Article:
1862 – Abraham Lincoln signs into law the Compensated Emancipation Act, freeing 3,000 slaves in the District of Columbia, paying $300 per emancipated person to the former slaveowners

1866 – José de Diego born, Puerto Rican journalist, lawyer, poet, and independence activist; called “The Father of the Puerto Rican Independence Movement”

1867 – Wilbur Wright born, American inventor, aviator and aviation pioneer

1871 – John Millington Synge born, Irish author, poet, and playwright

1879 – The first Bulgarian constitution is adopted by the Constituent National Assembly held in Veliko Tarnovo,  establishing the Principality of Bulgaria

1881 – In Dodge City KS, Bat Masterson’s last gun battle

1882 – Seth Bingham born, American composer and organist

1889 – Charlie Chaplin born in England, international movie star, director-producer, screenwriter and composer

1890 – Gertrude Chandler Warner born, American author; series Boxcar Children 

1891 – Dorothy Pulis Lathrop born, American illustrator and author of children’s books; illustrated Hitty, Her First Hundred Years, by Rachel Field, which won the 1930 Newbery Medal

A D.P. Lathrop illustration for Tales From the Enchanted Isles by Ethel May Gate (1926) 

1893 – Germaine Guèvremont born, Canadian writer, notable figure in Quebec literature; En plein terre, Le Survenant, Marie-Didace

1908 – Natural Bridges National Monument is established in Utah

1912 – Harriet Quimby is the first woman to fly an airplane across the English Channel

1917 – Vladimir Lenin returns to Russia from exile in Switzerland

1918 – Spike Milligan born in British India, Irish-English comedian, writer, musician, poet, playwright and actor

1919 – Merce Cunningham born, American dancer and choreographer

1919 – Mohandas Gandhi organizes a day of “prayer and fasting” in response to the killing of Indian protesters in the Jallianwala Bagh massacre by the British colonial troops three days earlier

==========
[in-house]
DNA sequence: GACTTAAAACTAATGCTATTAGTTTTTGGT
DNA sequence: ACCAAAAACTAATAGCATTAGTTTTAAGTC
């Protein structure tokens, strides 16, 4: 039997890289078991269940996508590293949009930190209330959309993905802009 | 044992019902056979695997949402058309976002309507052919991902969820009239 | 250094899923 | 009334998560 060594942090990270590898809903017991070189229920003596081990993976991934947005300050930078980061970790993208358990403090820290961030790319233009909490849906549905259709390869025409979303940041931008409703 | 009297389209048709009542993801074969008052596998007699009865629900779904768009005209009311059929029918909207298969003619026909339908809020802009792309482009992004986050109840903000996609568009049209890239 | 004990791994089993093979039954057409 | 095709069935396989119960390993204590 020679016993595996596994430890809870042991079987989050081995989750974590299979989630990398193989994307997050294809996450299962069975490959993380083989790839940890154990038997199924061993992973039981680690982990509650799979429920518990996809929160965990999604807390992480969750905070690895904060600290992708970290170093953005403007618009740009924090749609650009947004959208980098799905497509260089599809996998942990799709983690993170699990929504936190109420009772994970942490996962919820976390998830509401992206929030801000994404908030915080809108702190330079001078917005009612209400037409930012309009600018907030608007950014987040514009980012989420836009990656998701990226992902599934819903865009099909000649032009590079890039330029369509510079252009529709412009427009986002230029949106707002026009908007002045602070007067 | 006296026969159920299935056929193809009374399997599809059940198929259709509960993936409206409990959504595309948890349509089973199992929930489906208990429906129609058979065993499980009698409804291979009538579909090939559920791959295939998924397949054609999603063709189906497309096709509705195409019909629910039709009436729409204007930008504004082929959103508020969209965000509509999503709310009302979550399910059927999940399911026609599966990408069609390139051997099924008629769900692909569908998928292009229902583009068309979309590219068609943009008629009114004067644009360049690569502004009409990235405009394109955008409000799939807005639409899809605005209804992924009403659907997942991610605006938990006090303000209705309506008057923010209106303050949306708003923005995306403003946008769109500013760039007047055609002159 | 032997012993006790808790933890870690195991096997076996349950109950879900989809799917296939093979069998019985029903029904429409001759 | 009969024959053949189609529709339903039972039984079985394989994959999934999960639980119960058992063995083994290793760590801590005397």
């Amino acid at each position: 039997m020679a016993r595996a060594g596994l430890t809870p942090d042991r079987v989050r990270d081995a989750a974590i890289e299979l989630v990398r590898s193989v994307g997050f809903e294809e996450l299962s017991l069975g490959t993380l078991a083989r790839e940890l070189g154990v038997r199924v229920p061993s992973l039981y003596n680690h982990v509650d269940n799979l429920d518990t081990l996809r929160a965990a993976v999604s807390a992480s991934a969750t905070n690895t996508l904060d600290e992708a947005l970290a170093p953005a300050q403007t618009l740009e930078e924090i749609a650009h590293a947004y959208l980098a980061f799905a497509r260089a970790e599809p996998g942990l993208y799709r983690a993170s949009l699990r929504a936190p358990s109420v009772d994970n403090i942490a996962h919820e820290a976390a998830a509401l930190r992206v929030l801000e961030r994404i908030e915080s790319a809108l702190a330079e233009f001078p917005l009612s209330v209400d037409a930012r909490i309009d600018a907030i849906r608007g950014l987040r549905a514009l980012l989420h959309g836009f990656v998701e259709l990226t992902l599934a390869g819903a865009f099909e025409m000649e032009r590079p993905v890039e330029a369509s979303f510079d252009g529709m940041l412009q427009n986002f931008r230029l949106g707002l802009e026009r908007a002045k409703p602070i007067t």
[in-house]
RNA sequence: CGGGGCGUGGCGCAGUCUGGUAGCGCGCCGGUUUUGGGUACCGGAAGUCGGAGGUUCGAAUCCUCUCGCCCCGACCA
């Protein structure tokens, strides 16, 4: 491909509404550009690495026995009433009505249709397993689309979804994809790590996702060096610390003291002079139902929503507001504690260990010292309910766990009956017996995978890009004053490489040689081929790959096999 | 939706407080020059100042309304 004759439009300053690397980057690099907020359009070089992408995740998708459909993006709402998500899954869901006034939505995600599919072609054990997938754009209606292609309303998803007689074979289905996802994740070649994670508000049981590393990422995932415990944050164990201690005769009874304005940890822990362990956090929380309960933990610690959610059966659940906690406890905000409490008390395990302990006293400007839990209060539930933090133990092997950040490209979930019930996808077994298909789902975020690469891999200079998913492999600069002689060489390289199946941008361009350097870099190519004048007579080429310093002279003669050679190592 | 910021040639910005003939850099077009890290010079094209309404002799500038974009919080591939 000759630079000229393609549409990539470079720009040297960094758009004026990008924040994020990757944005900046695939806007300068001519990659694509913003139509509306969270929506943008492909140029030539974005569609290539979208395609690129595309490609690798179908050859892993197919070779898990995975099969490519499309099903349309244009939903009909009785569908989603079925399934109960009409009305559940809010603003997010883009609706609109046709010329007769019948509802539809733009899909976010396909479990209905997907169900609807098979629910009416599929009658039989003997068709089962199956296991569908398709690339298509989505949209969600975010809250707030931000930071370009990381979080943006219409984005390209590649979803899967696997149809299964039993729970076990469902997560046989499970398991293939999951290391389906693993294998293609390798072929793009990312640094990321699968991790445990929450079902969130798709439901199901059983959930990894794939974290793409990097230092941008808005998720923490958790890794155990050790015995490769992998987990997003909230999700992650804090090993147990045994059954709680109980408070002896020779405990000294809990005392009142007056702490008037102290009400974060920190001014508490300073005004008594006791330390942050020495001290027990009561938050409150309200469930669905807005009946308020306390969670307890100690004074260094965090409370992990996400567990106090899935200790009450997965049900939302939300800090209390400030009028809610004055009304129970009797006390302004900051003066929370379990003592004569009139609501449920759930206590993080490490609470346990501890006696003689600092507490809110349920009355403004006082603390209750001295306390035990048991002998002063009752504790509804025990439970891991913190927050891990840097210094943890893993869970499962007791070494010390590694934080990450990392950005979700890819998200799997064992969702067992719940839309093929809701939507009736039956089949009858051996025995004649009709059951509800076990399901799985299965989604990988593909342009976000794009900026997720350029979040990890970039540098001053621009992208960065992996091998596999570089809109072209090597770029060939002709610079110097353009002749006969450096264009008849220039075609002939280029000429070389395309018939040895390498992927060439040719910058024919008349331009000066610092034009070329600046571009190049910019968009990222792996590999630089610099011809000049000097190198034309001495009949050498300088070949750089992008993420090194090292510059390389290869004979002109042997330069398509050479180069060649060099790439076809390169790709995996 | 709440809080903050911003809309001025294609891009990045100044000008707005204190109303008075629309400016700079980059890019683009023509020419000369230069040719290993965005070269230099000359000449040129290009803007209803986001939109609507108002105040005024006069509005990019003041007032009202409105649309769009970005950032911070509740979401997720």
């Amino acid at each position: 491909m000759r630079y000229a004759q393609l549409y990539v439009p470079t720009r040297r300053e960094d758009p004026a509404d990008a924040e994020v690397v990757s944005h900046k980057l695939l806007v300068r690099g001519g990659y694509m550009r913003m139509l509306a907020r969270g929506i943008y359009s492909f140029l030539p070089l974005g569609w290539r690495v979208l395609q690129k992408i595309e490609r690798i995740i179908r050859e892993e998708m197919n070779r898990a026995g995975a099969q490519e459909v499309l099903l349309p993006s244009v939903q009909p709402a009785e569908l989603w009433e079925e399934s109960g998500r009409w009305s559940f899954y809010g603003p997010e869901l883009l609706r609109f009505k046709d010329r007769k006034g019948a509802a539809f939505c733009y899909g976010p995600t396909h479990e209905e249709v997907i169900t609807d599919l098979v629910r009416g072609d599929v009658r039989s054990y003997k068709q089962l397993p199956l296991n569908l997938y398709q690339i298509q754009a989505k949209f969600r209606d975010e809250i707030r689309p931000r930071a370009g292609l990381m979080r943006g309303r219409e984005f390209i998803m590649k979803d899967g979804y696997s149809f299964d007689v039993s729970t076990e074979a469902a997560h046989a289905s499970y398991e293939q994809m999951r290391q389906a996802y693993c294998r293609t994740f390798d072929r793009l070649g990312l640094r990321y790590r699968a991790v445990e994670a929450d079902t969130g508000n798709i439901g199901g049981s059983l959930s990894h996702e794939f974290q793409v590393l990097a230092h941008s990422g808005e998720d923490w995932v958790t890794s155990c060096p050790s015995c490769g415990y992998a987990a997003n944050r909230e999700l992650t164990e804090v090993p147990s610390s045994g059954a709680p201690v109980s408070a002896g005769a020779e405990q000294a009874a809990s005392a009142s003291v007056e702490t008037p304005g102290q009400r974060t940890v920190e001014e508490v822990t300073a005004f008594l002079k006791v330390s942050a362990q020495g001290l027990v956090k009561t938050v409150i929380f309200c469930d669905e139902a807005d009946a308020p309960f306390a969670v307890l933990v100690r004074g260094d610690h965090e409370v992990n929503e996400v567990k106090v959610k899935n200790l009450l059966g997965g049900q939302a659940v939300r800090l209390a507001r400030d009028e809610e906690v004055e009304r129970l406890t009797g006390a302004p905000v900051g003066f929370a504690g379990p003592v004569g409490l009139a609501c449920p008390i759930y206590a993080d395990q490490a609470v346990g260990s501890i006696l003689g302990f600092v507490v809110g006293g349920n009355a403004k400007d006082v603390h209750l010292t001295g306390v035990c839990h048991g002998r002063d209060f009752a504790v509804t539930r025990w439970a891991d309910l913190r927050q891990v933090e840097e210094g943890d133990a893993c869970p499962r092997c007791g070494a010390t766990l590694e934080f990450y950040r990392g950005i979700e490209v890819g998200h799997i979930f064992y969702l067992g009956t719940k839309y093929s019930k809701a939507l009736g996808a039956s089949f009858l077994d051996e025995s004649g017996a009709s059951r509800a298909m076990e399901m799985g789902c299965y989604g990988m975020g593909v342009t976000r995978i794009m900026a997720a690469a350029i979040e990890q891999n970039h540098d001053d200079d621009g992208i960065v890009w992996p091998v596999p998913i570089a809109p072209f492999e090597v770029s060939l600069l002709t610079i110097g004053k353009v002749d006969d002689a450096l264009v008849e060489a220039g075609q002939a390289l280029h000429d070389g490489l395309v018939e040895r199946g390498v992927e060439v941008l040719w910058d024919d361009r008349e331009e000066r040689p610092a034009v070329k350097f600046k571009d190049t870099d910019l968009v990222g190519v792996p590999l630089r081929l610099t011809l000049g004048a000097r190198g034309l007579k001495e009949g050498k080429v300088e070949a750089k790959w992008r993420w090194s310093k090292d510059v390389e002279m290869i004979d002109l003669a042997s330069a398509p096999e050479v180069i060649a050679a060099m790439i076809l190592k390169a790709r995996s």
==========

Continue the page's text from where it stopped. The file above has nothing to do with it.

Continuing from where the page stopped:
1921 – Marie Maynard Daly born, American biochemist, first black woman to earn a PhD in chemistry, discovered the link between high cholesterol and clogged arteries

1922 – The Treaty of Rapallo is signed, re-establishing  diplomatic relations between Germany and the Soviet Union

1924 – Henry Mancini born, American composer and conductor

1930 – Herbie Mann born, American composer and flute-player

1933 – Baroness Joan Bakewell born, English television journalist-presenter playwright, author and humanist; President of Birkbeck, University of London; The Centre of the Bed is her autobiography

1935 – Sarah Kirsch born as Ingrid Kirsch, but changed her given name to Sarah in protest against her father’s anti-Semitism; German poet and author

1939 – Dusty Springfield born, English singer and record producer

1940 – Joan Snyder born, American painter

1943 – Albert Hofmann accidentally discovers the hallucinogenic effects of the research drug LSD, then intentionally takes the drug three days later on April 19

1945 – U.S. Army liberates Colditz, the Nazi Sonderlager (high security) prisoner-of-war camp Oflag IV-C

1946 – R. Carlos Nakai born, Native American flute player and composer

1946 – Margot Adler born, American writer, lecturer and NY correspondent for National Public Radio; noted author of books on Neopaganism: Drawing Down the Moon, and Heretic’s Heart: A Journey Through Spirit and Revolution

1947 – Bernard Baruch first applies the term “Cold War” to describe the relationship between the United States and the Soviet Union: “Let us not be deceived. We are today in the midst of a cold war”

1956 – Buddy Holly releases his first single, “Blue Days, Black Nights”

1957 – Patricia De Martelaere born in Belgium, Flemish philosopher, academic, novelist and essayist; wrote her first book at age 14, King of the Jungle; her first adult novel was Nachtboek van een slapeloze (Night Book of an Insomniac); in non-fiction, she wrote Het onverwachte antwoord (The Unexpected Answer); De Martelaere died of complications from a brain tumor in 2009